As is usually the case during and after a John Schneider/Pete Carroll draft, there were a lot of "what?", "who?" and "from where"'s flying around twitter, as well as filling my email box throughout the course of last week, with regard to several of Seattle's selections - particularly in the mid-to-late rounds.
Thus, I thought I'd take some time to go back and look closer at several of these players myself, and then offer an in-depth scouting profile on each one, as I see them on tape.
These are in no particular order (because that's how I roll), but let's start with Garrett Scott, the offensive tackle out of Marshall.
5.07 40-yard dash
34 3/4-inch Arms
Superb length and proportion throughout, for an NFL tackle prospect. Demonstrates quick feet and an ability to maintain a wide base when kick-sliding in pass protection. Redirections without wasted motion, enabling him to mirror quick edge rushers on counter-moves. Utilizes 34-inch "plus" arms to keep rushers out of his frame, and exhibits quick, jarring "punch" to stall bull-rushers of all sizes.
When asked to fire off the line to the second level, shows nice first-step burst and balance through contact. Superb core strength is evident as he's often able to hold ground after being stood up by a well-leveraged power rush, rather than allowing the edge to collapse. When able to establish low position in combat, Scott demonstrates impressive lower-half drive. Approaches each block with a "finisher's" mentality, and is not content to simply occupy his opponent.
Exhibits good recognition when multiple rushers are in his vicinity, and does a nice job of transferring stations with quickness and strong pop to keep more than one opponent at bay.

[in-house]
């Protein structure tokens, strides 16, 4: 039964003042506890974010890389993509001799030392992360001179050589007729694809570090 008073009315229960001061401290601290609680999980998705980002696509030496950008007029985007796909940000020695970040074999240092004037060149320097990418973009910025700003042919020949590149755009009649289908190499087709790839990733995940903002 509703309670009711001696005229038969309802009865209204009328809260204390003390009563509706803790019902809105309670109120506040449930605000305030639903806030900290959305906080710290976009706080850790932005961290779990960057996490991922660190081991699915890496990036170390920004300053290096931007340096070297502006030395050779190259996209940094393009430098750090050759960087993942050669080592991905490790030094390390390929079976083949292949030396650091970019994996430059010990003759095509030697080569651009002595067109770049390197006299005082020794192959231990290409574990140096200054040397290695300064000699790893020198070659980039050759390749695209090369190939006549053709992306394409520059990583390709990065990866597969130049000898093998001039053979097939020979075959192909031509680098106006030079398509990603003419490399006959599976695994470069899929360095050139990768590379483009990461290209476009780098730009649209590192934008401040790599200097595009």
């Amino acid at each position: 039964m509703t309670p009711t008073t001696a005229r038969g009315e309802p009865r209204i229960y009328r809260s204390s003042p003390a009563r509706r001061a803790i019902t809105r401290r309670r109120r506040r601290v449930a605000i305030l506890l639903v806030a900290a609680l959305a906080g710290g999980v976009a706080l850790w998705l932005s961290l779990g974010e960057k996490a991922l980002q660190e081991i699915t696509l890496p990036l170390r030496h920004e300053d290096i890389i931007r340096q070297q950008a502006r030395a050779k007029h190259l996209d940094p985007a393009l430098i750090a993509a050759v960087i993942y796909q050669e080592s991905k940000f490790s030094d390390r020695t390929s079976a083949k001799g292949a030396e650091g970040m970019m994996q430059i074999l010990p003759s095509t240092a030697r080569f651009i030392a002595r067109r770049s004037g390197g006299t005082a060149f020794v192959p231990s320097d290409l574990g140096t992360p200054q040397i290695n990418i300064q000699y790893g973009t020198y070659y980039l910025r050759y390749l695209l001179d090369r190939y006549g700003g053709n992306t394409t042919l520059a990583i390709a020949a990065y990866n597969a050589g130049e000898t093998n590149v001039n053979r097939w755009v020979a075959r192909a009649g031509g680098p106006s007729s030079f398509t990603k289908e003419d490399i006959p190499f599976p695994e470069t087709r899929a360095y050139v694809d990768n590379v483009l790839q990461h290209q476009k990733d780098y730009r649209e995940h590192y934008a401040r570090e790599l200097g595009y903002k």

Is often times the last guy to move off the ball, resulting in a break of form in attempt to recover. Gets too high in the pads when kick-sliding, disabling him from being able to consistently get under his opponent and establish controlling leverage. Despite good use of arm length and strong hands, struggles to consistently demonstrate good inside placement, leaving him susceptible to being tossed aside with a swim or hump move.
As a run-blocker, Scott often fails to square up at the second level, instead choosing to bend at the waist and throw a shoulder or lower his head into his target, leading to whiffs or an easy dodge for the defender. Struggles to consistently absorb the rush with his lower half, appearing a bit stiff below the waste, and relying too heavily on his core and hands in battle.
Pass-protectors who can rotate between the right and left sides are extremely hard to find, and Scott presents an NFL-caliber skill set to do so. Though he boasts impressive straight-line athleticism, he noticeably struggles when asked to break down and square up while on the move, making him a possible liability in Seattle's zone scheme initially. The good news is that he flashes the potential to get better in this area and his struggles are by no means the result of any glaring physical limitation.
The unique thing that really jumps out on tape is his understanding of when to be patient, versus when to drop the hammer on an opponent. He's aggressive, but controlled, and that's an ideal trait for a Tom Cable pupil. He'll be an immediate competitor for the number two left tackle spot based on pass-protection alone, as he's probably as ready as anyone else on the roster to back up Okung as the blind-side protector, with higher upside than either Bailey or Bowie at that spot. The tools are there to be an eventual starter with some technical refinement and improvement in space.